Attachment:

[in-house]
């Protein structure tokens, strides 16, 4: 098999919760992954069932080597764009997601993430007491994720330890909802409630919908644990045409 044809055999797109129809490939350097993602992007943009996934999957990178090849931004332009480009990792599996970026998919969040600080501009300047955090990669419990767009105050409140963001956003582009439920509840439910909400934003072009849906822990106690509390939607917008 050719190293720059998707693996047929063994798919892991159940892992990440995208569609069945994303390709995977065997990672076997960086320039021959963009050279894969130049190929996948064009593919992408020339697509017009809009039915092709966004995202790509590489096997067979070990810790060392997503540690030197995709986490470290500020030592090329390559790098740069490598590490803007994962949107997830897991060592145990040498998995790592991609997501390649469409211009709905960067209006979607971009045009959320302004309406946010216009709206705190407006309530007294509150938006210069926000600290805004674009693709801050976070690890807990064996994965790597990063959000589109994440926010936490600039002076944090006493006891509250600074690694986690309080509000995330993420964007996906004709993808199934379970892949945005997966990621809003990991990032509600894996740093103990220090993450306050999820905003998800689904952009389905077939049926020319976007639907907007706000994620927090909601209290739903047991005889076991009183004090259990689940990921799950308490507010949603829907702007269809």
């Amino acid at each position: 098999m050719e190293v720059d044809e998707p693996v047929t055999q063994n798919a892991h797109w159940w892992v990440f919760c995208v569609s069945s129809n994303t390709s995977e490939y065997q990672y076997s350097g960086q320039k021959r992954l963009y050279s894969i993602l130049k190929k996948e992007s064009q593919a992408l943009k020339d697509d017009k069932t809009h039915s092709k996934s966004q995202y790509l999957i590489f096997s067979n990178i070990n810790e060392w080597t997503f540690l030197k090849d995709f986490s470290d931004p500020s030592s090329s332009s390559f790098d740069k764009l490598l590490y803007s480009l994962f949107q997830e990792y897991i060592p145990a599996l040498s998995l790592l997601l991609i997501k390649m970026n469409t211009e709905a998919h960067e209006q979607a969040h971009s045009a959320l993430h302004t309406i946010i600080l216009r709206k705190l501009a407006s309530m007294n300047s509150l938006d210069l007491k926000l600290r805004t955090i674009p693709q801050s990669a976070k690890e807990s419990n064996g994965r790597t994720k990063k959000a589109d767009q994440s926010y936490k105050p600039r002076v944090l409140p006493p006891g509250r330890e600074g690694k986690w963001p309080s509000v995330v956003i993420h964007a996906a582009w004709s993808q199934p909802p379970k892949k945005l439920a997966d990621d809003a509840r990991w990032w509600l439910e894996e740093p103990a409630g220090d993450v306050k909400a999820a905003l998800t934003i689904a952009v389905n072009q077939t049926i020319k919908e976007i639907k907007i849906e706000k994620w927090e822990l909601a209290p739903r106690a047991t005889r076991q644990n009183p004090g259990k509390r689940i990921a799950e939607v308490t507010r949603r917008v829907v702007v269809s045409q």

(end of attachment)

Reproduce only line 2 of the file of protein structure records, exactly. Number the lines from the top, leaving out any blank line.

């Protein structure tokens, strides 16, 4: 098999919760992954069932080597764009997601993430007491994720330890909802409630919908644990045409 044809055999797109129809490939350097993602992007943009996934999957990178090849931004332009480009990792599996970026998919969040600080501009300047955090990669419990767009105050409140963001956003582009439920509840439910909400934003072009849906822990106690509390939607917008 050719190293720059998707693996047929063994798919892991159940892992990440995208569609069945994303390709995977065997990672076997960086320039021959963009050279894969130049190929996948064009593919992408020339697509017009809009039915092709966004995202790509590489096997067979070990810790060392997503540690030197995709986490470290500020030592090329390559790098740069490598590490803007994962949107997830897991060592145990040498998995790592991609997501390649469409211009709905960067209006979607971009045009959320302004309406946010216009709206705190407006309530007294509150938006210069926000600290805004674009693709801050976070690890807990064996994965790597990063959000589109994440926010936490600039002076944090006493006891509250600074690694986690309080509000995330993420964007996906004709993808199934379970892949945005997966990621809003990991990032509600894996740093103990220090993450306050999820905003998800689904952009389905077939049926020319976007639907907007706000994620927090909601209290739903047991005889076991009183004090259990689940990921799950308490507010949603829907702007269809």